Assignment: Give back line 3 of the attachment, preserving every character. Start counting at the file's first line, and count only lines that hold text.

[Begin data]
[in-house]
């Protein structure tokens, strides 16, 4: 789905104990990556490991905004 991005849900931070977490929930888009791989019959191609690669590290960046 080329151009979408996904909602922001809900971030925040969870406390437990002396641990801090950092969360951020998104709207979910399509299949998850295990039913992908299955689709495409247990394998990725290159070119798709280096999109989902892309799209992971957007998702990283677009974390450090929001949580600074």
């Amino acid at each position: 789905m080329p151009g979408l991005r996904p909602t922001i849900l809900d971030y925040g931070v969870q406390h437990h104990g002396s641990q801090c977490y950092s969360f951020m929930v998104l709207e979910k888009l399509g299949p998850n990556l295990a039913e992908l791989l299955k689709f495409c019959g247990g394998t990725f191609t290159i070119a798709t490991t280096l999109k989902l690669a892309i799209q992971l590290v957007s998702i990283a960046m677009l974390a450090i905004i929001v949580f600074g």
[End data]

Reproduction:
């Amino acid at each position: 789905m080329p151009g979408l991005r996904p909602t922001i849900l809900d971030y925040g931070v969870q406390h437990h104990g002396s641990q801090c977490y950092s969360f951020m929930v998104l709207e979910k888009l399509g299949p998850n990556l295990a039913e992908l791989l299955k689709f495409c019959g247990g394998t990725f191609t290159i070119a798709t490991t280096l999109k989902l690669a892309i799209q992971l590290v957007s998702i990283a960046m677009l974390a450090i905004i929001v949580f600074g």